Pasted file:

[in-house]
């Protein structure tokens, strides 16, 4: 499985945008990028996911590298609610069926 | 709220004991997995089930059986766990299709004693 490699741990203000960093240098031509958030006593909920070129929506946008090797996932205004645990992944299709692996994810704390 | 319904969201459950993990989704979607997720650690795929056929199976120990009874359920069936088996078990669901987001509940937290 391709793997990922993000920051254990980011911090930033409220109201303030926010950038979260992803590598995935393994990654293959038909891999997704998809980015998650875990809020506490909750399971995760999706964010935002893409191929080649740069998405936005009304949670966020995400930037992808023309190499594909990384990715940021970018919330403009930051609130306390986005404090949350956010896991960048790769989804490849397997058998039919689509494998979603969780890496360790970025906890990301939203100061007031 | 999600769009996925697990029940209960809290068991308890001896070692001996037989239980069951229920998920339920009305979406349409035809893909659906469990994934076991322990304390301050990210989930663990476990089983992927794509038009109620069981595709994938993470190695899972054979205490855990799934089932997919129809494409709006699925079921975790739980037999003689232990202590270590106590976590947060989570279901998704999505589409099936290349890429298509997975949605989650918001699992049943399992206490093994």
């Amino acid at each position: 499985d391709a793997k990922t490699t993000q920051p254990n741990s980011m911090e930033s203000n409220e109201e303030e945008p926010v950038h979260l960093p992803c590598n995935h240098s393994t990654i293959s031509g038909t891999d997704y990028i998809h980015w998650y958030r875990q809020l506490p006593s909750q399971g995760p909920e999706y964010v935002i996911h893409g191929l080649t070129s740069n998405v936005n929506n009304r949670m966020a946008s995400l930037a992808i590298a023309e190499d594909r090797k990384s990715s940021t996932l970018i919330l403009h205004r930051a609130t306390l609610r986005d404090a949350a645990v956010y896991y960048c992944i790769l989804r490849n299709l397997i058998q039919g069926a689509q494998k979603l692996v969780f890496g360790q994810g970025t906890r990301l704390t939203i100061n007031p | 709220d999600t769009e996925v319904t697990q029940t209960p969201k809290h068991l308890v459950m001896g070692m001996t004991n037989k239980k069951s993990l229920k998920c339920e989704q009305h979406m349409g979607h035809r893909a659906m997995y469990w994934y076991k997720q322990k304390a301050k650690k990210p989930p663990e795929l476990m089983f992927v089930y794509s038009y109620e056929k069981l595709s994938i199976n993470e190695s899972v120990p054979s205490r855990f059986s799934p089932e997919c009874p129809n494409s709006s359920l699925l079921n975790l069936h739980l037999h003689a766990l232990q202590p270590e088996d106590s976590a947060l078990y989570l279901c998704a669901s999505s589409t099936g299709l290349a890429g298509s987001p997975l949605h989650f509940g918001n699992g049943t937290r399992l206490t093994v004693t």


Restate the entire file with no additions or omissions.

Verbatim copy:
[in-house]
């Protein structure tokens, strides 16, 4: 499985945008990028996911590298609610069926 | 709220004991997995089930059986766990299709004693 490699741990203000960093240098031509958030006593909920070129929506946008090797996932205004645990992944299709692996994810704390 | 319904969201459950993990989704979607997720650690795929056929199976120990009874359920069936088996078990669901987001509940937290 391709793997990922993000920051254990980011911090930033409220109201303030926010950038979260992803590598995935393994990654293959038909891999997704998809980015998650875990809020506490909750399971995760999706964010935002893409191929080649740069998405936005009304949670966020995400930037992808023309190499594909990384990715940021970018919330403009930051609130306390986005404090949350956010896991960048790769989804490849397997058998039919689509494998979603969780890496360790970025906890990301939203100061007031 | 999600769009996925697990029940209960809290068991308890001896070692001996037989239980069951229920998920339920009305979406349409035809893909659906469990994934076991322990304390301050990210989930663990476990089983992927794509038009109620069981595709994938993470190695899972054979205490855990799934089932997919129809494409709006699925079921975790739980037999003689232990202590270590106590976590947060989570279901998704999505589409099936290349890429298509997975949605989650918001699992049943399992206490093994």
């Amino acid at each position: 499985d391709a793997k990922t490699t993000q920051p254990n741990s980011m911090e930033s203000n409220e109201e303030e945008p926010v950038h979260l960093p992803c590598n995935h240098s393994t990654i293959s031509g038909t891999d997704y990028i998809h980015w998650y958030r875990q809020l506490p006593s909750q399971g995760p909920e999706y964010v935002i996911h893409g191929l080649t070129s740069n998405v936005n929506n009304r949670m966020a946008s995400l930037a992808i590298a023309e190499d594909r090797k990384s990715s940021t996932l970018i919330l403009h205004r930051a609130t306390l609610r986005d404090a949350a645990v956010y896991y960048c992944i790769l989804r490849n299709l397997i058998q039919g069926a689509q494998k979603l692996v969780f890496g360790q994810g970025t906890r990301l704390t939203i100061n007031p | 709220d999600t769009e996925v319904t697990q029940t209960p969201k809290h068991l308890v459950m001896g070692m001996t004991n037989k239980k069951s993990l229920k998920c339920e989704q009305h979406m349409g979607h035809r893909a659906m997995y469990w994934y076991k997720q322990k304390a301050k650690k990210p989930p663990e795929l476990m089983f992927v089930y794509s038009y109620e056929k069981l595709s994938i199976n993470e190695s899972v120990p054979s205490r855990f059986s799934p089932e997919c009874p129809n494409s709006s359920l699925l079921n975790l069936h739980l037999h003689a766990l232990q202590p270590e088996d106590s976590a947060l078990y989570l279901c998704a669901s999505s589409t099936g299709l290349a890429g298509s987001p997975l949605h989650f509940g918001n699992g049943t937290r399992l206490t093994v004693t």